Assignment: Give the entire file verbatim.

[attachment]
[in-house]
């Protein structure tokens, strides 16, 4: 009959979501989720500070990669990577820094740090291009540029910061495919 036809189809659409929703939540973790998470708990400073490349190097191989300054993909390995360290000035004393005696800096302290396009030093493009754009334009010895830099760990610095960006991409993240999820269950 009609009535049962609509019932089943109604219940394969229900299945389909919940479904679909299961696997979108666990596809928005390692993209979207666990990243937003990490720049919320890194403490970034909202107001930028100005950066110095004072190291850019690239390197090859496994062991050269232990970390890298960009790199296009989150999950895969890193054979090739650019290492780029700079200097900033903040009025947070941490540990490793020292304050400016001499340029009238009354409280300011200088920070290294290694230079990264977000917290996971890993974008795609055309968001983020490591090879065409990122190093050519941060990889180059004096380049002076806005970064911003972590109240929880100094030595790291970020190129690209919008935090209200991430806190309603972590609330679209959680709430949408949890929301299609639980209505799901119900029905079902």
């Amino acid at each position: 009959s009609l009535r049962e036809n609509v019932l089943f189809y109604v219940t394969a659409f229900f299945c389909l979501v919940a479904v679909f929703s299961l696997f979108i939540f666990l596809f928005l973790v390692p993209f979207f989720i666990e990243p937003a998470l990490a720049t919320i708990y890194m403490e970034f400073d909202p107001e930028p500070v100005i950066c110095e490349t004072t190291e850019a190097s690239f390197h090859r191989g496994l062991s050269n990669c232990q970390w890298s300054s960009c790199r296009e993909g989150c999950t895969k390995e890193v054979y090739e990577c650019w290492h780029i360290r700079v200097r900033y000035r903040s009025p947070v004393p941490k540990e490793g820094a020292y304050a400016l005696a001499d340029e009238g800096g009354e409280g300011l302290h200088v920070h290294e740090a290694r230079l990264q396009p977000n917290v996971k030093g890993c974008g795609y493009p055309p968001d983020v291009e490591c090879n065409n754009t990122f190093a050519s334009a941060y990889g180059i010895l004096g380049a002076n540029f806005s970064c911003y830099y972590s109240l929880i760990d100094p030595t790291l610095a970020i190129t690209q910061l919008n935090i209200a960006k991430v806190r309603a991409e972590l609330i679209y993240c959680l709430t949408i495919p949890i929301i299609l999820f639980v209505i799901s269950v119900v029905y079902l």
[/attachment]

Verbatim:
[in-house]
């Protein structure tokens, strides 16, 4: 009959979501989720500070990669990577820094740090291009540029910061495919 036809189809659409929703939540973790998470708990400073490349190097191989300054993909390995360290000035004393005696800096302290396009030093493009754009334009010895830099760990610095960006991409993240999820269950 009609009535049962609509019932089943109604219940394969229900299945389909919940479904679909299961696997979108666990596809928005390692993209979207666990990243937003990490720049919320890194403490970034909202107001930028100005950066110095004072190291850019690239390197090859496994062991050269232990970390890298960009790199296009989150999950895969890193054979090739650019290492780029700079200097900033903040009025947070941490540990490793020292304050400016001499340029009238009354409280300011200088920070290294290694230079990264977000917290996971890993974008795609055309968001983020490591090879065409990122190093050519941060990889180059004096380049002076806005970064911003972590109240929880100094030595790291970020190129690209919008935090209200991430806190309603972590609330679209959680709430949408949890929301299609639980209505799901119900029905079902």
């Amino acid at each position: 009959s009609l009535r049962e036809n609509v019932l089943f189809y109604v219940t394969a659409f229900f299945c389909l979501v919940a479904v679909f929703s299961l696997f979108i939540f666990l596809f928005l973790v390692p993209f979207f989720i666990e990243p937003a998470l990490a720049t919320i708990y890194m403490e970034f400073d909202p107001e930028p500070v100005i950066c110095e490349t004072t190291e850019a190097s690239f390197h090859r191989g496994l062991s050269n990669c232990q970390w890298s300054s960009c790199r296009e993909g989150c999950t895969k390995e890193v054979y090739e990577c650019w290492h780029i360290r700079v200097r900033y000035r903040s009025p947070v004393p941490k540990e490793g820094a020292y304050a400016l005696a001499d340029e009238g800096g009354e409280g300011l302290h200088v920070h290294e740090a290694r230079l990264q396009p977000n917290v996971k030093g890993c974008g795609y493009p055309p968001d983020v291009e490591c090879n065409n754009t990122f190093a050519s334009a941060y990889g180059i010895l004096g380049a002076n540029f806005s970064c911003y830099y972590s109240l929880i760990d100094p030595t790291l610095a970020i190129t690209q910061l919008n935090i209200a960006k991430v806190r309603a991409e972590l609330i679209y993240c959680l709430t949408i495919p949890i929301i299609l999820f639980v209505i799901s269950v119900v029905y079902l």